The question is simple. Does turning on binary logs in MySQL slow down performance considerably, i.e. will it write large amount of data to disk thereby causing high I/O, will it hog memory, does it have any implications for the CPU ?




Running a server with binary logging enabled makes performance slightly slower. However, the benefits of the binary log in enabling you to set up replication and for restore operations generally outweigh this minor performance decrement.

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    Does that mean that percona performance blog is incorrect saying the following "But enabling the binary log reduces MySQL’s performance dramatically. " here www.percona.com/blog/2010/10/23/mysql-limitations-part-2-the-binary-log/ – Adergaard Dec 4 '14 at 15:58
  • define slightly , and define dramatically. Log will efect performance, that is for sure but I think no one can tell you how much. (I think it will be slightly, no metter what slightly means ;) ) – malakrsnaslava Dec 4 '14 at 16:03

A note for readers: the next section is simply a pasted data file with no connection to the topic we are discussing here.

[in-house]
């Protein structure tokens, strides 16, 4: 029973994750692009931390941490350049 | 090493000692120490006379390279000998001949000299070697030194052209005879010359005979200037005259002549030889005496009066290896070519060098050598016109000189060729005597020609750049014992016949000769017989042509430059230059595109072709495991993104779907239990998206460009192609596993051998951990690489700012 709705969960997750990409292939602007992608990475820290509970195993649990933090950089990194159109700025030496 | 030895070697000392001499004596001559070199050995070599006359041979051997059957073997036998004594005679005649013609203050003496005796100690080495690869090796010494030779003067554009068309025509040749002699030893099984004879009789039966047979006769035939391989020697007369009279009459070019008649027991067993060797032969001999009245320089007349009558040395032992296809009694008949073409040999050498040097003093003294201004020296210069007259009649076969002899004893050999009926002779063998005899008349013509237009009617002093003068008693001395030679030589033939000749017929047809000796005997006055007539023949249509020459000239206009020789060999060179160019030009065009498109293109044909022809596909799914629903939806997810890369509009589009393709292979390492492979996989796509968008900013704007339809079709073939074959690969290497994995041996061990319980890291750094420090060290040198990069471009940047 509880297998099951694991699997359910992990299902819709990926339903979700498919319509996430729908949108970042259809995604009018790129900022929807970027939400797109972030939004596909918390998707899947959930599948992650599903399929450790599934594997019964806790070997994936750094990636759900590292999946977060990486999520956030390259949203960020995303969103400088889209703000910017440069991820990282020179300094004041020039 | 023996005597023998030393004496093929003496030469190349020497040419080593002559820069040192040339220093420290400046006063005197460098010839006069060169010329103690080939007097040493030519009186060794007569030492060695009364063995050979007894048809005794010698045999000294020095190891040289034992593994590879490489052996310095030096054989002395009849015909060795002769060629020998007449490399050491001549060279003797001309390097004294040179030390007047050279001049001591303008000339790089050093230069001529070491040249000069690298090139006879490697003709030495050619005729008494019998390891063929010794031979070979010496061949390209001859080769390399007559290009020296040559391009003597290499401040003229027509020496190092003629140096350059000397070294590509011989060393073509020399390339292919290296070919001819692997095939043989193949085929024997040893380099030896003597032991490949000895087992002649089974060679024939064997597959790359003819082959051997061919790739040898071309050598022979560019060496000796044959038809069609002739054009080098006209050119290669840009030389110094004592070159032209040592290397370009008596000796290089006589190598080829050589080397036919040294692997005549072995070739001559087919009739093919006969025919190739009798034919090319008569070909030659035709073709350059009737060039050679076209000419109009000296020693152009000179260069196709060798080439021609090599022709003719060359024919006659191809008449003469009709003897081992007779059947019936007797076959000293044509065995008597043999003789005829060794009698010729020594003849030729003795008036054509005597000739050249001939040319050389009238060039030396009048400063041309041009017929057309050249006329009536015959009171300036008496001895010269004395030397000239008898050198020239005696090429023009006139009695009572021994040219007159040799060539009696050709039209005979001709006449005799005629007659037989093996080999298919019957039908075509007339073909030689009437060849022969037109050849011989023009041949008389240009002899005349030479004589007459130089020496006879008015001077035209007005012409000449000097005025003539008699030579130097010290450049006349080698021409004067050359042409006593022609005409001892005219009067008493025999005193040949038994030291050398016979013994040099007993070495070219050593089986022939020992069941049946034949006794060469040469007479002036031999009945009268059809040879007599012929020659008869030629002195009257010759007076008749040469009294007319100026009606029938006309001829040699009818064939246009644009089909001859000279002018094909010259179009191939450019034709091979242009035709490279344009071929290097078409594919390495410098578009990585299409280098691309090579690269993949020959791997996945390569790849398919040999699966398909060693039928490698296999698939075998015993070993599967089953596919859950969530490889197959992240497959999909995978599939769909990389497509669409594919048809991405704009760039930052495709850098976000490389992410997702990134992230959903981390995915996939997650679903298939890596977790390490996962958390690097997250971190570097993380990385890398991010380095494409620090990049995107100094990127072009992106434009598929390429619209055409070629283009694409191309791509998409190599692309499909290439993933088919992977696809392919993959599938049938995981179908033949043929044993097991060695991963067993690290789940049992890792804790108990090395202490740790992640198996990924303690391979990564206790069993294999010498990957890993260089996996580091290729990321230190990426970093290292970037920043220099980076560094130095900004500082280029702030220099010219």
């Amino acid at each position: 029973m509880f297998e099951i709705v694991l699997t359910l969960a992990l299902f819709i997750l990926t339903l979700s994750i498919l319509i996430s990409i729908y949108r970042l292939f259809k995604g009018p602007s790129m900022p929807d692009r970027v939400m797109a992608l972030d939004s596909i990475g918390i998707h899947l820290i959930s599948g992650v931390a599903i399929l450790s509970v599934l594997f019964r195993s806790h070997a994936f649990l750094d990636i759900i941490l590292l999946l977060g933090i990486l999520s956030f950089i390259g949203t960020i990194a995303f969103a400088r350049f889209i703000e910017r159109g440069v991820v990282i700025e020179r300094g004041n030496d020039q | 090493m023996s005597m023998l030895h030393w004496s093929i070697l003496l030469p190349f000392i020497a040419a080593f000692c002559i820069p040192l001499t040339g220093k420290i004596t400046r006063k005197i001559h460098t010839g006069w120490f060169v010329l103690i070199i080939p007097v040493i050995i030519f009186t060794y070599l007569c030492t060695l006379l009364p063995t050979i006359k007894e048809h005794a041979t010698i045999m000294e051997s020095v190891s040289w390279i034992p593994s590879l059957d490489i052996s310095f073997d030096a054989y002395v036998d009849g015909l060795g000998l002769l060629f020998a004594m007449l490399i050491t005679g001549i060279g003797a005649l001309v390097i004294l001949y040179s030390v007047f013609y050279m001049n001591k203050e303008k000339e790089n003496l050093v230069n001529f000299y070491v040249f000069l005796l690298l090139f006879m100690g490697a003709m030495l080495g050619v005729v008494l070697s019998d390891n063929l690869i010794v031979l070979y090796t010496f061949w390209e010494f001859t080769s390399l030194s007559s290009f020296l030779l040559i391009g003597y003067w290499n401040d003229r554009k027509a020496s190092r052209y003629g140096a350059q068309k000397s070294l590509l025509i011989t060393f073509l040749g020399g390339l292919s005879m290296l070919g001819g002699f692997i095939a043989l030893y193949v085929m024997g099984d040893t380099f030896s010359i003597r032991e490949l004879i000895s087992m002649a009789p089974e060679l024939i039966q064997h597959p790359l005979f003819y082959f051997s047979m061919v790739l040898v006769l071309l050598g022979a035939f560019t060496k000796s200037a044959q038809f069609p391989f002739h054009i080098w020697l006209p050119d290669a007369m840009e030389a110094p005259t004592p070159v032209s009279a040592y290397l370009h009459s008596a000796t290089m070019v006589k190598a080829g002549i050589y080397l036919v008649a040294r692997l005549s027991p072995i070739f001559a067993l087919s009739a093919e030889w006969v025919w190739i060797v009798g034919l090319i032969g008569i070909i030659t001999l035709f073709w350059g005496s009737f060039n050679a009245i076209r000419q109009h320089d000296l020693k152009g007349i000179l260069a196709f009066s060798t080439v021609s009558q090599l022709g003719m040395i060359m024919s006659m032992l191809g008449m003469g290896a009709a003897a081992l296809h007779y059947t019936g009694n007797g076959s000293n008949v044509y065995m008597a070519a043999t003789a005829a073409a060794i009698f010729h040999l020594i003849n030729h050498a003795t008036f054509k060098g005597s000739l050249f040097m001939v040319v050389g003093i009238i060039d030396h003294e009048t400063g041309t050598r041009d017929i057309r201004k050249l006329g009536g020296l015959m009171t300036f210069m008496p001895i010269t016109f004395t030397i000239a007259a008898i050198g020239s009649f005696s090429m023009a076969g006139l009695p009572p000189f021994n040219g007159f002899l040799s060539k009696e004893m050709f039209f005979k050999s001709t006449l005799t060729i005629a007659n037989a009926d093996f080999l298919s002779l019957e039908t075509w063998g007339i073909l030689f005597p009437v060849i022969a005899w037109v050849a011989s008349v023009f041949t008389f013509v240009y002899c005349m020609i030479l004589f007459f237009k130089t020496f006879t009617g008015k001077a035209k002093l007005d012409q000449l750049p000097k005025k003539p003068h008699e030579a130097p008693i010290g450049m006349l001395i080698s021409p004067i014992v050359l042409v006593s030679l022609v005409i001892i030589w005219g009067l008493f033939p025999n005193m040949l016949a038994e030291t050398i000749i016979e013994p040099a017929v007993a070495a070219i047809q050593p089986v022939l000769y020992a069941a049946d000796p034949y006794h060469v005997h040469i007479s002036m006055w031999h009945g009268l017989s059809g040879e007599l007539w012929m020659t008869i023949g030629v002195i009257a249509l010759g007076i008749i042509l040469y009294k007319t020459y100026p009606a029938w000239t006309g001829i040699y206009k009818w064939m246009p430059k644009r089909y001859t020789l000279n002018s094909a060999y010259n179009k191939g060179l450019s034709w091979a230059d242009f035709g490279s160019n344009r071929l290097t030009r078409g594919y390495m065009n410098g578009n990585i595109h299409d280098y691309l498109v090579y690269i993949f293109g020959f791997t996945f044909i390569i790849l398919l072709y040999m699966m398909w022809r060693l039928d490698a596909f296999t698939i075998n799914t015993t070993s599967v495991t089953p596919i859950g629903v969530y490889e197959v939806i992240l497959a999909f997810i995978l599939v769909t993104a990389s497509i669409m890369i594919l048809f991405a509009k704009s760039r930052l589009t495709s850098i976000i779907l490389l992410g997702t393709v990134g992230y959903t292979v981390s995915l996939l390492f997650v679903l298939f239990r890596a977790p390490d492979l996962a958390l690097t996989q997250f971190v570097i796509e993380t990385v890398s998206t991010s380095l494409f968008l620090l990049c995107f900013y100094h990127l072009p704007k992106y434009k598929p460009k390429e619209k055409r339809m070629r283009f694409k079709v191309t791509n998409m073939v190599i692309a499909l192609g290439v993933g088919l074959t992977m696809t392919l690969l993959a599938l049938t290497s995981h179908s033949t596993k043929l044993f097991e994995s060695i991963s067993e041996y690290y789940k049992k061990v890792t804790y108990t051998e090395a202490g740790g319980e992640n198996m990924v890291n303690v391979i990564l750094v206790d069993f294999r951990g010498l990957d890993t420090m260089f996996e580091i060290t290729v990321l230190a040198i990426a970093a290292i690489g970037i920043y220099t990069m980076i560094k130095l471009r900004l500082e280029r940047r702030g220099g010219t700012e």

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    I have 100 queries / second. If I'm correct about how bin_log works, it actually performs a write to disk for EACH of those. That's a humongous amount of writes. Sounds like it will come with an equally humongous cost in performance. I define humongous as somewhere between monster-super-duper-much and "damn, that's a lot". – Adergaard Dec 4 '14 at 16:09
  • Adergaard's comment links to percona.com/blog/2010/10/23/… (there are non printable characters in his version) – Pierre-Alexis de Solminihac Aug 17 '17 at 15:07

If the binary logs and the MySQL data write to the same disk mount, then yes it will slow things down.

If you create a separate disk mount just for logs, then it will not slow down as much.

In Facebook, there is a Database Engineer who splits up the MySQL files into separate disks. In light of this example, you could just setup a second disk, map log-bin to that disk. That way, no wasted spindles writing log data on a data volume.


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